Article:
6.1.1. Viewing the Partition Table

6.1.1. Viewing the Partition Table

After starting parted, use the command print to view the partition table. A table similar to the following appears:

Model: ATA ST3160812AS (scsi)
Disk /dev/sda: 160GB
Sector size (logical/physical): 512B/512B
Partition Table: msdos

Number  Start   End    Size    Type      File system  Flags
 1      32.3kB  107MB  107MB   primary   ext3         boot
 2      107MB   105GB  105GB   primary   ext3
 3      105GB   107GB  2147MB  primary   linux-swap
 4      107GB   160GB  52.9GB  extended		      root
 5      107GB   133GB  26.2GB  logical   ext3
 6      133GB   133GB  107MB   logical   ext3
 7      133GB   160GB  26.6GB  logical                lvm

The first line contains the disk type, manufacturer, model number and interface, and the second line displays the disk label type. The remaining output below the fourth line shows the partition table.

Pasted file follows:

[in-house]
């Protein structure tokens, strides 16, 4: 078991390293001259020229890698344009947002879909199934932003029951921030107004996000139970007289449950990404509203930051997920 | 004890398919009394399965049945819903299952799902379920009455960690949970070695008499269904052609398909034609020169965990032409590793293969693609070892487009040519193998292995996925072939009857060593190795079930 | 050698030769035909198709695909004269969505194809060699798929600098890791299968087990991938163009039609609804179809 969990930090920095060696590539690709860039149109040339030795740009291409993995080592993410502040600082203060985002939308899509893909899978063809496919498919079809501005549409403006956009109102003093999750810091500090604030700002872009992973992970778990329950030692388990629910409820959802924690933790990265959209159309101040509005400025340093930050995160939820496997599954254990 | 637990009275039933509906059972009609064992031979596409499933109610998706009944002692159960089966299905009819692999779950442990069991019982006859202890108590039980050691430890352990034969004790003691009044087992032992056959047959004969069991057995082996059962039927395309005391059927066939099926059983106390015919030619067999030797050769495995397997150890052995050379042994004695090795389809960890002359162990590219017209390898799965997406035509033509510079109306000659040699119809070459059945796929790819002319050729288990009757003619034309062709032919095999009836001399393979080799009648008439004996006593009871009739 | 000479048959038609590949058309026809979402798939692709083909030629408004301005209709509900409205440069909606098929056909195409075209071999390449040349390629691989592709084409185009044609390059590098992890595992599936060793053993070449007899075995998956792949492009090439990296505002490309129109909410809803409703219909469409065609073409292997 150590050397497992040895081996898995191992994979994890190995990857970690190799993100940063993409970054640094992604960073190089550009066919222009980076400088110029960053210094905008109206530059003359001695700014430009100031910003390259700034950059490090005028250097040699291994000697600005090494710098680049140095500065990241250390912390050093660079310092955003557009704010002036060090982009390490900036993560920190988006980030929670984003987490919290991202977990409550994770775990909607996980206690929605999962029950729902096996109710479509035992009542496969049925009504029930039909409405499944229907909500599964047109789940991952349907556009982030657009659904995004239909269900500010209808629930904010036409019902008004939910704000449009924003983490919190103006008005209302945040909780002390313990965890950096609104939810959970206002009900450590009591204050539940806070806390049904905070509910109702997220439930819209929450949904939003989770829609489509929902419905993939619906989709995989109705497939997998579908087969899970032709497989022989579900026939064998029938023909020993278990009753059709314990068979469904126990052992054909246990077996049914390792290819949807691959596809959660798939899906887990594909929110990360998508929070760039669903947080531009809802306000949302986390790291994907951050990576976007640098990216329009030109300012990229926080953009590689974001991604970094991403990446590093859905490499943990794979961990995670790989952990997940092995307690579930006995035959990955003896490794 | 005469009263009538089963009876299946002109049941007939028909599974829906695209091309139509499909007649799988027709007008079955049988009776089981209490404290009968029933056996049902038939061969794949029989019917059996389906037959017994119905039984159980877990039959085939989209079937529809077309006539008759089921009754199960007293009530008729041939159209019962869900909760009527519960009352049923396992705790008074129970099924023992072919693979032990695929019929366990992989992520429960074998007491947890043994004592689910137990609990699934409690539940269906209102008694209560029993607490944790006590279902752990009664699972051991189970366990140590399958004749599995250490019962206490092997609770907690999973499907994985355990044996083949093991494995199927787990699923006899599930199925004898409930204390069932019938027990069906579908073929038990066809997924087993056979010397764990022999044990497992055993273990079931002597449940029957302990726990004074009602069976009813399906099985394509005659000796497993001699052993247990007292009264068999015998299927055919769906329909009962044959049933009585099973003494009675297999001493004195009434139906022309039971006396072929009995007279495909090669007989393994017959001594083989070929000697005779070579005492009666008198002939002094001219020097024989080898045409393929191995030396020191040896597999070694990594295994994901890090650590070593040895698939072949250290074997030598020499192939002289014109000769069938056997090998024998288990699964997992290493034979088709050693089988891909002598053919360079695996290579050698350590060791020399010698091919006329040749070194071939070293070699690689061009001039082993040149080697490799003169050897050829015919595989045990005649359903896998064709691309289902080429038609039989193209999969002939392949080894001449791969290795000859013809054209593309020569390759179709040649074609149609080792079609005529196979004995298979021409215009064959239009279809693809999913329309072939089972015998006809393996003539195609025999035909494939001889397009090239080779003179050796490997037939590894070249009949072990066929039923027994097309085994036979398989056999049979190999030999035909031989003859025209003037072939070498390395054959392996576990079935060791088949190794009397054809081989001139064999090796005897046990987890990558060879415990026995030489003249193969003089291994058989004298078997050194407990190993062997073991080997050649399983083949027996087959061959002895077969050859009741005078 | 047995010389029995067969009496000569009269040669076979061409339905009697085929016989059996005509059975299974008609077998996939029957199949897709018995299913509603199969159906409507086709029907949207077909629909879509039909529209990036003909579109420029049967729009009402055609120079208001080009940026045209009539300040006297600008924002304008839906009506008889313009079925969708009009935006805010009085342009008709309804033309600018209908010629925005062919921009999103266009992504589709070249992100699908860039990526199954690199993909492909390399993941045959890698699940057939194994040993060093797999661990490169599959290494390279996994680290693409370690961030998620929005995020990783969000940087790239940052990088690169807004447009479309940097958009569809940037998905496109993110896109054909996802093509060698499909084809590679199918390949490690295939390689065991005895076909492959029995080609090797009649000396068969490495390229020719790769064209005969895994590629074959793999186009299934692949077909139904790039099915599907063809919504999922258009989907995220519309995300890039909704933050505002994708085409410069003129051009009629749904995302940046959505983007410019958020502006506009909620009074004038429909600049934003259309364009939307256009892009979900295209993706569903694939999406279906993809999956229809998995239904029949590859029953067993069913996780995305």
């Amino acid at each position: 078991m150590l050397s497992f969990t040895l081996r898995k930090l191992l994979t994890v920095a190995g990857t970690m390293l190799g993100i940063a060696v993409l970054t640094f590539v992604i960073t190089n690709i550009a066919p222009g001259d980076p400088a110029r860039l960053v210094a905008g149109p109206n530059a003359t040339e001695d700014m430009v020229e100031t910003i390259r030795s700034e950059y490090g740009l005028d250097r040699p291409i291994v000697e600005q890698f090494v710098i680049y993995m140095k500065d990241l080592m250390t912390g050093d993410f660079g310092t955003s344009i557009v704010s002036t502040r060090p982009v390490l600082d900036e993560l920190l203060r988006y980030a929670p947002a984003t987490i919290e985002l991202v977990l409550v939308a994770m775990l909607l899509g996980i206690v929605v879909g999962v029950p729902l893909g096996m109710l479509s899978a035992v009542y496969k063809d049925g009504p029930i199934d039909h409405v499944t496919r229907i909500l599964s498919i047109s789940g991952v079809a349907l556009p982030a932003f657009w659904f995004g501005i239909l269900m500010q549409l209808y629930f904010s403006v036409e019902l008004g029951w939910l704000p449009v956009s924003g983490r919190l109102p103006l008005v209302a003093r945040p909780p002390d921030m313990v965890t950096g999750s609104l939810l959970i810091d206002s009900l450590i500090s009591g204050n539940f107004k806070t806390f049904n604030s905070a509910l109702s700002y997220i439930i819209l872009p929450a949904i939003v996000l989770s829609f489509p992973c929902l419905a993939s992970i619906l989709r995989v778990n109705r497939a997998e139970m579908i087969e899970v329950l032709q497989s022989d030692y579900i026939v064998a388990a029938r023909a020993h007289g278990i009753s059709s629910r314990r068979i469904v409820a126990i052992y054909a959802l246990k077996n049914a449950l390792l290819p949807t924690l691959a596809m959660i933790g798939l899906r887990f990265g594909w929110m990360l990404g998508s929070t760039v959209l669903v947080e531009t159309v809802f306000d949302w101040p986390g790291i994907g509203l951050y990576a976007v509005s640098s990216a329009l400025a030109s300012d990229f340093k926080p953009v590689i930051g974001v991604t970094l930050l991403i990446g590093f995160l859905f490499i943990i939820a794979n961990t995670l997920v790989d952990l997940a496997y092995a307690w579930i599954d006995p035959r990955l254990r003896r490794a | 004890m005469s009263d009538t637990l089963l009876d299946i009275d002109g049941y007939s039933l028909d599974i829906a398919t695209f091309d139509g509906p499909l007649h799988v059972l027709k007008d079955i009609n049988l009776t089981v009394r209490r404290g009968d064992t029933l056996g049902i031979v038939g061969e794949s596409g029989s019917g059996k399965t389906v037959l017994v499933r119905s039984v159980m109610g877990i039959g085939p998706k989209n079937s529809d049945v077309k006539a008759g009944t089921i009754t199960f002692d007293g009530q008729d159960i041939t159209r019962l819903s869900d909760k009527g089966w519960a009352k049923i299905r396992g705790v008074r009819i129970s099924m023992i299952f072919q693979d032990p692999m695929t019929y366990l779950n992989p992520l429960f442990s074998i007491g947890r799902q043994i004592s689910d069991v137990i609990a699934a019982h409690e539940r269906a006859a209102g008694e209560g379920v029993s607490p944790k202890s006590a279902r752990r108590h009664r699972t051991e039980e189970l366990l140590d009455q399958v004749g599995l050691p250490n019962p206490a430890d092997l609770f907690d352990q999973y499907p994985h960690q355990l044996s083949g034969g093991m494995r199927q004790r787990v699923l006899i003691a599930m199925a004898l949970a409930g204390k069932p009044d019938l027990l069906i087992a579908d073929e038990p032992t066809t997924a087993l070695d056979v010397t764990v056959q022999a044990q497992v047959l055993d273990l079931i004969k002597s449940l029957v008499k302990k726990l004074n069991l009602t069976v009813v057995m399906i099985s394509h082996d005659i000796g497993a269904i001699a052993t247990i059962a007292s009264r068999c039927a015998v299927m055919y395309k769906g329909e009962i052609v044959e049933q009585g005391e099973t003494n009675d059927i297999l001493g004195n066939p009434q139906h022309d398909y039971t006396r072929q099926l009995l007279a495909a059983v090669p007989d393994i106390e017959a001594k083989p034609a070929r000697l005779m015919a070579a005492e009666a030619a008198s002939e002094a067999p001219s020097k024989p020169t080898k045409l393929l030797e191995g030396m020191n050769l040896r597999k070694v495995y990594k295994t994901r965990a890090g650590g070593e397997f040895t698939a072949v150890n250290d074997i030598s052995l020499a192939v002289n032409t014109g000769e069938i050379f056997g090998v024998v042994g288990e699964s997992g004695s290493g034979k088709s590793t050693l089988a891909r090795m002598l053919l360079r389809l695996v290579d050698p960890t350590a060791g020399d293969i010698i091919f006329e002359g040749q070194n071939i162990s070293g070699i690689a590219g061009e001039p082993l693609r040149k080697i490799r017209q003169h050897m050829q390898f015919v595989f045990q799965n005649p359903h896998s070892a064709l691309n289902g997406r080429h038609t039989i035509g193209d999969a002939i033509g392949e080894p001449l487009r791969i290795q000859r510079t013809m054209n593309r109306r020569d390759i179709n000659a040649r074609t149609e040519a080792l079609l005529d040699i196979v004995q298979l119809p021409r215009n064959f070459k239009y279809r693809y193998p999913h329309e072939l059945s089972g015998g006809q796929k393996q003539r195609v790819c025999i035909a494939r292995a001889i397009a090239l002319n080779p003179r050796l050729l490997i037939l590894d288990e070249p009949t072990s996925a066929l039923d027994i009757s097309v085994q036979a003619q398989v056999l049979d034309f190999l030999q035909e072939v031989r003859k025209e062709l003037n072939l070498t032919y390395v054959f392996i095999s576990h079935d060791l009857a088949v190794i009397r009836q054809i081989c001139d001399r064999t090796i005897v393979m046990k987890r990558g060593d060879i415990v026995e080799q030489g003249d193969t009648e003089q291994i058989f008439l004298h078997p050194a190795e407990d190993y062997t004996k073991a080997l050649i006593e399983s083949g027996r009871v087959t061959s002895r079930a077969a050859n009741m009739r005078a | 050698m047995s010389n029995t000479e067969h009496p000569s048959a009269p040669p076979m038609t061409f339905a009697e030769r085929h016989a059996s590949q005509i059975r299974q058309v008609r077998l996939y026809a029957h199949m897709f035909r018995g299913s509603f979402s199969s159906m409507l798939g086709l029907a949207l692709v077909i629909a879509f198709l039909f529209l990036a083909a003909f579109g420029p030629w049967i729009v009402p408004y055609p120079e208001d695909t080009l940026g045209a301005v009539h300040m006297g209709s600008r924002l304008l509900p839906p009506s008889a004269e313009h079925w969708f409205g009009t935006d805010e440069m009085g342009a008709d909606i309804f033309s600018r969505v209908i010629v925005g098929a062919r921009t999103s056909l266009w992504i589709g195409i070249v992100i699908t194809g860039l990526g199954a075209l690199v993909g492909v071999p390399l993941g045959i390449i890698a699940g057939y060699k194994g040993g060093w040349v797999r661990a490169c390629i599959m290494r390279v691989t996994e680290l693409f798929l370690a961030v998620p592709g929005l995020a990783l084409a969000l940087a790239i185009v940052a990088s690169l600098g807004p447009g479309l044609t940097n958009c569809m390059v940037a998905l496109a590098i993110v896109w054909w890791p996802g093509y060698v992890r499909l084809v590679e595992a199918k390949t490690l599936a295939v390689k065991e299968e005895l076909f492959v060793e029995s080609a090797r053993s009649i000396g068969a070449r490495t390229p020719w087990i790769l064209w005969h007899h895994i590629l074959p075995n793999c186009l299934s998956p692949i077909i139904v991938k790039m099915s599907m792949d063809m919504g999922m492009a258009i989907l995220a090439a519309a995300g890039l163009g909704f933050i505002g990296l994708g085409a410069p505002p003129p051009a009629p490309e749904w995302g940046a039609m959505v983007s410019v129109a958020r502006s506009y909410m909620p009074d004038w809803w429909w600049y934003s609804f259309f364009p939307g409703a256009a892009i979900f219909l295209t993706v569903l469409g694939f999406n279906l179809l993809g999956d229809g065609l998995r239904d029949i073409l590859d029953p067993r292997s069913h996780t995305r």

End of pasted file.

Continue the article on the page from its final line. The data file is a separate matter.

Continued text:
In the partition table, the Minor number is the partition number. For example, the partition with minor number 1 corresponds to /dev/sda1. The Start and End values are in megabytes. Valid Type are metadata, free, primary, extended, or logical. The Filesystem is the file system type, which can be any of the following:

If a Filesystem of a device shows no value, this means that its file system type is unknown.

The Flags column lists the flags set for the partition. Available flags are boot, root, swap, hidden, raid, lvm, or lba.

Tip

To select a different device without having to restart parted, use the select command followed by the device name (for example, /dev/sda). Doing so allows you to view or configure the partition table of a device.


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